Mayland Chang

Mayland Chang


Director, CBBI Program, University of Notre Dame
Research Professor, University of Notre Dame
Chief Operating Officer, University Research Network, Inc.
Senior Scientist, Pharmacia
Senior Chemist, Dow Chemical
Ph.D. in Chemistry, University of Chicago
B.S. in Biological Sciences and Chemistry, University of Southern California

Research Interests

The Chang lab conducts biomedical research to understand the molecular basis of disease and to design small molecules for therapeutic intervention. Some of our current projects are:

Chronic wounds are a complication of diabetes that results in >70,000 lower-limb amputations in the United States every year. The reasons why diabetic wounds are recalcitrant to healing are not fully understood. There is a single FDA-approved drug to treat diabetic foot ulcers; however, it is associated with increased mortality and cancer. We used an affinity resin that binds only the active forms of MMPs (matrix metalloproteinase) and related ADAMs (a disintegrin and metalloproteinase) coupled with quantitative proteomics to identify active MMP-8 and MMP-9 in diabetic wounds. Using the selective MMP-9 inhibitor ND-336 led to acceleration of wound healing by lowering inflammation, enhancing angiogenesis, and re-epitheliazation of the wound, thereby reversing the pathological condition. The role of MMP-9 was confirmed with diabetic MMP-9-knockout mice. Furthermore, the beneficial role MMP-8 in wound healing was determined with a selective MMP-8 inhibitor and by topical application of the proteinase MMP-8. The combined topical application of ND-336 (a small molecule) and active recombinant MMP-8 (an enzyme) enhanced healing even more, in a strategy that holds condiserable promise in healing of diabetic wounds. We are currently identifying and quantifying active MMPs in patients with diabetic foor ulcers.

Another project involves the design, syntheses, and evaluation of novel antibiotics to treat methicillin-resistant Staphylococcus aureus (MRSA) and Clostridium difficile (C. diff.) infections. We have identified novel classes of antibacterials. The quinazolinones are active in vivo against MRSA and have an unprecedented mechanism of action, binding to the allosteric site of PBP2a and triggering conformational changes that result in opening of the active site of PBP2a. The oxadiazoles are bactericidal, exhibit efficacy comparable or better to that of linezolid in mouse peritonitis and neutropenic thigh models of infection, have excellent pharmacokinetic properties, synergize with β-lactam antibiotics, and exhibit a long postantibiotic effect. We are currently optimizing the oxadiazoles to impart in vivo C. diff. activity.

Recent Papers

  • Janardhanan, J., Bouley, R., Martínez-Caballero, S., Peng, Z., Batuecas-Mordillo, M., Meisel, J. E., Ding, D., Schroeder, V. A., Wolter, W. R., Mahasenan, K. V., Hermoso, J. A., Mobashery, S., Chang, M. "The quinazolinone allosteric inhibitor of PBP 2a synergizes with piperacillin and tazobactam against methicillin-resistant staphylococcus aureus" 2019 Antimicrobial Agents and Chemotherapy, 63 (5), e02637-18. DOI:10.1128/AAC.02637-18.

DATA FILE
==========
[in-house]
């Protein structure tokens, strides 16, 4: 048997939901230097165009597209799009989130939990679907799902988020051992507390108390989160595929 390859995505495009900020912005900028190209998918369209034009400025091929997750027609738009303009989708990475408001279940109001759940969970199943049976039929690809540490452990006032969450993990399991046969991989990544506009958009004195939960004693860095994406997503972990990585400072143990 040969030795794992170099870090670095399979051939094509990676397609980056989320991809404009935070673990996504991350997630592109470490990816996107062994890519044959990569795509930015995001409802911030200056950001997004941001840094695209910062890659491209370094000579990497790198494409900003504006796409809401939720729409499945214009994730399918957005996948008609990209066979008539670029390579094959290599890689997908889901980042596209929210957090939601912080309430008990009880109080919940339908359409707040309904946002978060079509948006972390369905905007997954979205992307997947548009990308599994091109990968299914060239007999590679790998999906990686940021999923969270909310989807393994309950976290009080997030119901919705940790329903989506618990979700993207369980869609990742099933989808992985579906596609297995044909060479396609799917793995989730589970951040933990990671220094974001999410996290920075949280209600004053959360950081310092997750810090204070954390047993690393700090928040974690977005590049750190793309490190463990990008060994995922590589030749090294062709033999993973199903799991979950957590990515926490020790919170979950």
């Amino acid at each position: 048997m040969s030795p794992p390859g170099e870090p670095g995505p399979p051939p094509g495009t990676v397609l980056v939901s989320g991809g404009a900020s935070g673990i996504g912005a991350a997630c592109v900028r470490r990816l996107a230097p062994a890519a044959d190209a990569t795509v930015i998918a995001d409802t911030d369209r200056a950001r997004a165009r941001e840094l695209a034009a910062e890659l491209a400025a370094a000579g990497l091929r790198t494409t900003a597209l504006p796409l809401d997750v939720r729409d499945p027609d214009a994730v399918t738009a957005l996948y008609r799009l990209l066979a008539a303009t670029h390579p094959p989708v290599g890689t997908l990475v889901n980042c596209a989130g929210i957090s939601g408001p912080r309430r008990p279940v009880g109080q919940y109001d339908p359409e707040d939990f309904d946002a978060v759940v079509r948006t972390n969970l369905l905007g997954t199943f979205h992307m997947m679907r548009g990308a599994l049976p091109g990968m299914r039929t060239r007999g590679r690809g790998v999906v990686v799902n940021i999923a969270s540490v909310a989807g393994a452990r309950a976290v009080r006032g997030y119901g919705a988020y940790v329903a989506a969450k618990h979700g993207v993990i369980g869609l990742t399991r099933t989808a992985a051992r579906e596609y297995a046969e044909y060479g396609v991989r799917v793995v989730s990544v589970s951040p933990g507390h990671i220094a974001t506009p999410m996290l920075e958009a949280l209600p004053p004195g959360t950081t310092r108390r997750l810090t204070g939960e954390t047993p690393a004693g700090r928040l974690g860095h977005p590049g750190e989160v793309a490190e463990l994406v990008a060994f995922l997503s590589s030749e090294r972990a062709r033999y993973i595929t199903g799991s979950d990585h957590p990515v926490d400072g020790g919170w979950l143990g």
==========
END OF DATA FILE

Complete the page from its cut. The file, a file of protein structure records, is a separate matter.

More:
• Jones, J. I., Nguyen, T. T., Peng, Z., Chang, M. "Targeting MMP-9 in diabetic foot ulcers" 2019 Pharmaceuticals, 12 (2), 79. DOI:10.3390/ph12020079.
  • Rodriguez, K. X., Howe, E. N., Bacher, E. P., Burnette, M., Meloche, J. L., Meisel, J., Schnepp, P., Tan, X., Chang, M., Zartman, J., Zhang, S., Ashfeld, B. L. "Combined Scaffold Evaluation and Systems-Level Transcriptome-Based Analysis for Accelerated Lead Optimization Reveals Ribosomal Targeting Spirooxindole Cyclopropanes" 2019 ChemMedChem, in press. DOI:10.1002/cmdc.201900266.
  • Andersson, P., Yang, Y., Hosaka, K., Zhang, Y., Fischer, C., Braun, H., Liu, S., Yu, G., Liu, S., Beyaert, R., Chang, M., Li, Q., Cao, Y. "Molecular mechanisms of IL-33-mediated stromal interactions in cancer metastasis" 2018 JCI Insight, 3 (20), DOI:10.1172/jci.insight.122375.
  • Hohn, M., Chang, M., Meisel, J. E., Frost, E., Schwegmann, K., Hermann, S., Schäfers, M., Riemann, B., Haufe, G., Breyholz, H., Wagner, S. "Synthesis and Preliminary In Vitro and In Vivo Evaluation of Thiirane-Based Slow-Binding MMP Inhibitors as Potential Radiotracers for PET Imaging" 2018 ChemistrySelect, 3 (42), pp. 11729-11736. DOI:10.1002/slct.201803093.
  • Raz, L., Yang, Y., Thompson, J., Hobson, S., Pesko, J., Mobashery, S., Chang, M., Rosenberg, G. "MMP-9 inhibitors impair learning in spontaneously hypertensive rats" 2018 PLoS ONE, 13 (12), e0208357. DOI:10.1371/journal.pone.0208357.

Contact Information

  • Research Professor; Director, Chemistry-Biochemistry-Biology Interface (CBBI) Program
  • Office: 354C McCourtney Hall
  • Phone: 574-631-2965
  • Send an email

Primary Research Areas

Research Specialties